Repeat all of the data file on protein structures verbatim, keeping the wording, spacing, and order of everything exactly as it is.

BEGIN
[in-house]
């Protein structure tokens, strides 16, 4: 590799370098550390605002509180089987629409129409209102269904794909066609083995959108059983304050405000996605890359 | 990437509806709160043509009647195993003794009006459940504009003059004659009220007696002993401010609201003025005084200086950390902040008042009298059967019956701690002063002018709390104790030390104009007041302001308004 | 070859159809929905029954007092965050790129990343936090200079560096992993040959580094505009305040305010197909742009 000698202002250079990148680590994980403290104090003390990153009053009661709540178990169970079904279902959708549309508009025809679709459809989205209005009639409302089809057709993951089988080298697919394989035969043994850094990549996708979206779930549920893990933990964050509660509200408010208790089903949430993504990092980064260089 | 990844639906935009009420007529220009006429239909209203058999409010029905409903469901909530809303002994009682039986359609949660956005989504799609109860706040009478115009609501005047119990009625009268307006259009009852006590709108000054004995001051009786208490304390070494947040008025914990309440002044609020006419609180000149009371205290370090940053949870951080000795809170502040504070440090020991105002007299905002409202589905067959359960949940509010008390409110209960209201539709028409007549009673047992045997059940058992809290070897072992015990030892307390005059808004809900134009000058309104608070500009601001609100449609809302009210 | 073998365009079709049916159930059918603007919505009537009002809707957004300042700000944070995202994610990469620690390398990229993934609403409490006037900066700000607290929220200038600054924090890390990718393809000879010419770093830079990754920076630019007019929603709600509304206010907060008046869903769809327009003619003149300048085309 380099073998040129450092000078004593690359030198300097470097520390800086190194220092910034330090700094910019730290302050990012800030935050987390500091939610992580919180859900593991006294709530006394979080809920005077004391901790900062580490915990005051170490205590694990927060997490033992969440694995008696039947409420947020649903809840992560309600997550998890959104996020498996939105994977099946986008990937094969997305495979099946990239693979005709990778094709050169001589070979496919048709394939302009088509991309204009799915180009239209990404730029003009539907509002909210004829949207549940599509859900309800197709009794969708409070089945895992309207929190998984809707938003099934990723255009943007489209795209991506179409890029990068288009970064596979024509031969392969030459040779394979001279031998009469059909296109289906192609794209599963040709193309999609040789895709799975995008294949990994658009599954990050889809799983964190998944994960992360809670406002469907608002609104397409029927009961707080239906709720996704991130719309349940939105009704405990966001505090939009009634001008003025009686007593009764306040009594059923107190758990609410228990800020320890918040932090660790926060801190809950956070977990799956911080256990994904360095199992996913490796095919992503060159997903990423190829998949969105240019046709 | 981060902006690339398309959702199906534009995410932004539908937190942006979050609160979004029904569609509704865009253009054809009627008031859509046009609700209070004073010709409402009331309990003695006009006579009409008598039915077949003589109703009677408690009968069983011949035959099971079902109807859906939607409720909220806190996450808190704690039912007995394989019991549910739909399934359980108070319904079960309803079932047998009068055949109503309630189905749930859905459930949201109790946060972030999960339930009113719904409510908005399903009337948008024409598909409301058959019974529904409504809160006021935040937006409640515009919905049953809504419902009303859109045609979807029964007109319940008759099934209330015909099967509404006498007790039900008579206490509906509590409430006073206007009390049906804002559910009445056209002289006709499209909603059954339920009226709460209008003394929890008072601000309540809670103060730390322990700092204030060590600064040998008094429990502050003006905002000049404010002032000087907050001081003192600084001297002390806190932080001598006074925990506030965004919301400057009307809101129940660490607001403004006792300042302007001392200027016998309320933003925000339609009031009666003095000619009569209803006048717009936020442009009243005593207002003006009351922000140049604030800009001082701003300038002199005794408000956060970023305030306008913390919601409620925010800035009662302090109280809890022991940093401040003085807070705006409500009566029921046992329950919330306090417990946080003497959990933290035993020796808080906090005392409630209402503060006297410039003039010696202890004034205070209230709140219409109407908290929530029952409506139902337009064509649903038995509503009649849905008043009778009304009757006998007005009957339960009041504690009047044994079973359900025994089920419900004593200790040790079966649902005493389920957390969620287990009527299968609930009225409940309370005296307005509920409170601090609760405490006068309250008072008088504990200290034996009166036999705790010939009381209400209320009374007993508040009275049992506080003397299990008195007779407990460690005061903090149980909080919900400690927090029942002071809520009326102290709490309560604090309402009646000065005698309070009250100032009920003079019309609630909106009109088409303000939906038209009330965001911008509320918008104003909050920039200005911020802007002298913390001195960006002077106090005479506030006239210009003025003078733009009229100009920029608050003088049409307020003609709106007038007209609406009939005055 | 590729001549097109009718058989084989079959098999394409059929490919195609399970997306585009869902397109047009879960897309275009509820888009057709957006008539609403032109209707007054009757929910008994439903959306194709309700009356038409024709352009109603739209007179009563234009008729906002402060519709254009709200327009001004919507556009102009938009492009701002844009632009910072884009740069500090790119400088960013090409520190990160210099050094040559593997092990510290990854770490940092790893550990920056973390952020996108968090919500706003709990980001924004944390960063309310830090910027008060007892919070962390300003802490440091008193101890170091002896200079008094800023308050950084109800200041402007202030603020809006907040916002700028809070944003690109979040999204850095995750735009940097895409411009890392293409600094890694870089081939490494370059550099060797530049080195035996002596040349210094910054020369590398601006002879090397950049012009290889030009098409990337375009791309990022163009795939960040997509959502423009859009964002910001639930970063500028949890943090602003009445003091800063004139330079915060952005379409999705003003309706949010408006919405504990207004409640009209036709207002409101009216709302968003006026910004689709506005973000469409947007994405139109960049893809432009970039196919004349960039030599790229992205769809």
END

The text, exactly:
[in-house]
């Protein structure tokens, strides 16, 4: 590799370098550390605002509180089987629409129409209102269904794909066609083995959108059983304050405000996605890359 | 990437509806709160043509009647195993003794009006459940504009003059004659009220007696002993401010609201003025005084200086950390902040008042009298059967019956701690002063002018709390104790030390104009007041302001308004 | 070859159809929905029954007092965050790129990343936090200079560096992993040959580094505009305040305010197909742009 000698202002250079990148680590994980403290104090003390990153009053009661709540178990169970079904279902959708549309508009025809679709459809989205209005009639409302089809057709993951089988080298697919394989035969043994850094990549996708979206779930549920893990933990964050509660509200408010208790089903949430993504990092980064260089 | 990844639906935009009420007529220009006429239909209203058999409010029905409903469901909530809303002994009682039986359609949660956005989504799609109860706040009478115009609501005047119990009625009268307006259009009852006590709108000054004995001051009786208490304390070494947040008025914990309440002044609020006419609180000149009371205290370090940053949870951080000795809170502040504070440090020991105002007299905002409202589905067959359960949940509010008390409110209960209201539709028409007549009673047992045997059940058992809290070897072992015990030892307390005059808004809900134009000058309104608070500009601001609100449609809302009210 | 073998365009079709049916159930059918603007919505009537009002809707957004300042700000944070995202994610990469620690390398990229993934609403409490006037900066700000607290929220200038600054924090890390990718393809000879010419770093830079990754920076630019007019929603709600509304206010907060008046869903769809327009003619003149300048085309 380099073998040129450092000078004593690359030198300097470097520390800086190194220092910034330090700094910019730290302050990012800030935050987390500091939610992580919180859900593991006294709530006394979080809920005077004391901790900062580490915990005051170490205590694990927060997490033992969440694995008696039947409420947020649903809840992560309600997550998890959104996020498996939105994977099946986008990937094969997305495979099946990239693979005709990778094709050169001589070979496919048709394939302009088509991309204009799915180009239209990404730029003009539907509002909210004829949207549940599509859900309800197709009794969708409070089945895992309207929190998984809707938003099934990723255009943007489209795209991506179409890029990068288009970064596979024509031969392969030459040779394979001279031998009469059909296109289906192609794209599963040709193309999609040789895709799975995008294949990994658009599954990050889809799983964190998944994960992360809670406002469907608002609104397409029927009961707080239906709720996704991130719309349940939105009704405990966001505090939009009634001008003025009686007593009764306040009594059923107190758990609410228990800020320890918040932090660790926060801190809950956070977990799956911080256990994904360095199992996913490796095919992503060159997903990423190829998949969105240019046709 | 981060902006690339398309959702199906534009995410932004539908937190942006979050609160979004029904569609509704865009253009054809009627008031859509046009609700209070004073010709409402009331309990003695006009006579009409008598039915077949003589109703009677408690009968069983011949035959099971079902109807859906939607409720909220806190996450808190704690039912007995394989019991549910739909399934359980108070319904079960309803079932047998009068055949109503309630189905749930859905459930949201109790946060972030999960339930009113719904409510908005399903009337948008024409598909409301058959019974529904409504809160006021935040937006409640515009919905049953809504419902009303859109045609979807029964007109319940008759099934209330015909099967509404006498007790039900008579206490509906509590409430006073206007009390049906804002559910009445056209002289006709499209909603059954339920009226709460209008003394929890008072601000309540809670103060730390322990700092204030060590600064040998008094429990502050003006905002000049404010002032000087907050001081003192600084001297002390806190932080001598006074925990506030965004919301400057009307809101129940660490607001403004006792300042302007001392200027016998309320933003925000339609009031009666003095000619009569209803006048717009936020442009009243005593207002003006009351922000140049604030800009001082701003300038002199005794408000956060970023305030306008913390919601409620925010800035009662302090109280809890022991940093401040003085807070705006409500009566029921046992329950919330306090417990946080003497959990933290035993020796808080906090005392409630209402503060006297410039003039010696202890004034205070209230709140219409109407908290929530029952409506139902337009064509649903038995509503009649849905008043009778009304009757006998007005009957339960009041504690009047044994079973359900025994089920419900004593200790040790079966649902005493389920957390969620287990009527299968609930009225409940309370005296307005509920409170601090609760405490006068309250008072008088504990200290034996009166036999705790010939009381209400209320009374007993508040009275049992506080003397299990008195007779407990460690005061903090149980909080919900400690927090029942002071809520009326102290709490309560604090309402009646000065005698309070009250100032009920003079019309609630909106009109088409303000939906038209009330965001911008509320918008104003909050920039200005911020802007002298913390001195960006002077106090005479506030006239210009003025003078733009009229100009920029608050003088049409307020003609709106007038007209609406009939005055 | 590729001549097109009718058989084989079959098999394409059929490919195609399970997306585009869902397109047009879960897309275009509820888009057709957006008539609403032109209707007054009757929910008994439903959306194709309700009356038409024709352009109603739209007179009563234009008729906002402060519709254009709200327009001004919507556009102009938009492009701002844009632009910072884009740069500090790119400088960013090409520190990160210099050094040559593997092990510290990854770490940092790893550990920056973390952020996108968090919500706003709990980001924004944390960063309310830090910027008060007892919070962390300003802490440091008193101890170091002896200079008094800023308050950084109800200041402007202030603020809006907040916002700028809070944003690109979040999204850095995750735009940097895409411009890392293409600094890694870089081939490494370059550099060797530049080195035996002596040349210094910054020369590398601006002879090397950049012009290889030009098409990337375009791309990022163009795939960040997509959502423009859009964002910001639930970063500028949890943090602003009445003091800063004139330079915060952005379409999705003003309706949010408006919405504990207004409640009209036709207002409101009216709302968003006026910004689709506005973000469409947007994405139109960049893809432009970039196919004349960039030599790229992205769809």